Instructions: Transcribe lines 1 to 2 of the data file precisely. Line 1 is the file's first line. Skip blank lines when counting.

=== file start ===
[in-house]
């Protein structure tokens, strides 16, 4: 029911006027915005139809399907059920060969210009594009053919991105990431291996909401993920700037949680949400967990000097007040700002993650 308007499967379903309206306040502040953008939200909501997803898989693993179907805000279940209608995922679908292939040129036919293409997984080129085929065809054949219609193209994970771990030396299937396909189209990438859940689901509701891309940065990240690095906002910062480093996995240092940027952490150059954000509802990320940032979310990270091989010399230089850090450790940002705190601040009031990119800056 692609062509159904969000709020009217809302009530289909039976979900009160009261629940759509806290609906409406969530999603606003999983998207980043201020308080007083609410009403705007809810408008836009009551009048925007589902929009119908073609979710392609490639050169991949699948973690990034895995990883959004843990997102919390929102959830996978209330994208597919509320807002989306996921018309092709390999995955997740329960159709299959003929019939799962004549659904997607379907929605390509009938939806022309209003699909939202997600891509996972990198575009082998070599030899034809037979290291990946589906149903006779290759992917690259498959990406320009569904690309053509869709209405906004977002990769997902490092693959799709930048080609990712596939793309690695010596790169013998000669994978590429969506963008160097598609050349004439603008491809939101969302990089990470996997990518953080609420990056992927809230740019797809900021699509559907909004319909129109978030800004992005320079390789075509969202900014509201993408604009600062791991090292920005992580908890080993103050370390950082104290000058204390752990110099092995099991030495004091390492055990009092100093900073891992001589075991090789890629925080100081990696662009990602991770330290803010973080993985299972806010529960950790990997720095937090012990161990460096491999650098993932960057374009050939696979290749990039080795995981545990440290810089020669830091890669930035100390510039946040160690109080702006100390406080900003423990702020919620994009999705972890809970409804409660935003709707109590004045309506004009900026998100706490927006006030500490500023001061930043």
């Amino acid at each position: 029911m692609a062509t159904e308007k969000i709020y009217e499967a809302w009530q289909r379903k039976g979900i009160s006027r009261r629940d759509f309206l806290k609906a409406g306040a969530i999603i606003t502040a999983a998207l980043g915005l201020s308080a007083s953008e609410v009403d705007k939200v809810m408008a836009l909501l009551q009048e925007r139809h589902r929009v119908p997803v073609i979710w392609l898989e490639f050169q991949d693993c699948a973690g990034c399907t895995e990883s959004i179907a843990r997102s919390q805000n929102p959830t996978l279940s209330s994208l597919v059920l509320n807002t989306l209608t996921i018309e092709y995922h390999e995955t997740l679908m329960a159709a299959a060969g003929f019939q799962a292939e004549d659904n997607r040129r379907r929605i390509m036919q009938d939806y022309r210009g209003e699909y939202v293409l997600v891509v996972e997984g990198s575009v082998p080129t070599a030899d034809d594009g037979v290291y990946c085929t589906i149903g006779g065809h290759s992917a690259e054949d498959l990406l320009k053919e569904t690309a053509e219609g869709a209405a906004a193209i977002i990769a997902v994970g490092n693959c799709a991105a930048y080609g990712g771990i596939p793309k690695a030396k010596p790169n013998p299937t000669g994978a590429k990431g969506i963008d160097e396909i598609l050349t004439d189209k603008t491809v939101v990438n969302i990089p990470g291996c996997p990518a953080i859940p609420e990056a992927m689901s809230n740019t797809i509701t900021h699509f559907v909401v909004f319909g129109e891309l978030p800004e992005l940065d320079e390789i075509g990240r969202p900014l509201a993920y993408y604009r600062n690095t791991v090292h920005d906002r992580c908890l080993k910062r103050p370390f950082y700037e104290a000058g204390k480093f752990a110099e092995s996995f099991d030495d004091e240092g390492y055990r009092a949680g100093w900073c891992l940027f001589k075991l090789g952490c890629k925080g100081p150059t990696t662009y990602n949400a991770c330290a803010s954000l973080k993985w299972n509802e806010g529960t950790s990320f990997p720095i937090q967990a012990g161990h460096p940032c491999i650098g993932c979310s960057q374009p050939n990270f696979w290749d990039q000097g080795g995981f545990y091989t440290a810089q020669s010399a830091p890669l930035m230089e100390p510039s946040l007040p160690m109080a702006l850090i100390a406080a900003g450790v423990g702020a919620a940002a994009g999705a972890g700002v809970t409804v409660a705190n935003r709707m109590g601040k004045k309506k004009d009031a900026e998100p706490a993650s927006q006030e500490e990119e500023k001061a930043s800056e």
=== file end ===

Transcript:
[in-house]
């Protein structure tokens, strides 16, 4: 029911006027915005139809399907059920060969210009594009053919991105990431291996909401993920700037949680949400967990000097007040700002993650 308007499967379903309206306040502040953008939200909501997803898989693993179907805000279940209608995922679908292939040129036919293409997984080129085929065809054949219609193209994970771990030396299937396909189209990438859940689901509701891309940065990240690095906002910062480093996995240092940027952490150059954000509802990320940032979310990270091989010399230089850090450790940002705190601040009031990119800056 692609062509159904969000709020009217809302009530289909039976979900009160009261629940759509806290609906409406969530999603606003999983998207980043201020308080007083609410009403705007809810408008836009009551009048925007589902929009119908073609979710392609490639050169991949699948973690990034895995990883959004843990997102919390929102959830996978209330994208597919509320807002989306996921018309092709390999995955997740329960159709299959003929019939799962004549659904997607379907929605390509009938939806022309209003699909939202997600891509996972990198575009082998070599030899034809037979290291990946589906149903006779290759992917690259498959990406320009569904690309053509869709209405906004977002990769997902490092693959799709930048080609990712596939793309690695010596790169013998000669994978590429969506963008160097598609050349004439603008491809939101969302990089990470996997990518953080609420990056992927809230740019797809900021699509559907909004319909129109978030800004992005320079390789075509969202900014509201993408604009600062791991090292920005992580908890080993103050370390950082104290000058204390752990110099092995099991030495004091390492055990009092100093900073891992001589075991090789890629925080100081990696662009990602991770330290803010973080993985299972806010529960950790990997720095937090012990161990460096491999650098993932960057374009050939696979290749990039080795995981545990440290810089020669830091890669930035100390510039946040160690109080702006100390406080900003423990702020919620994009999705972890809970409804409660935003709707109590004045309506004009900026998100706490927006006030500490500023001061930043």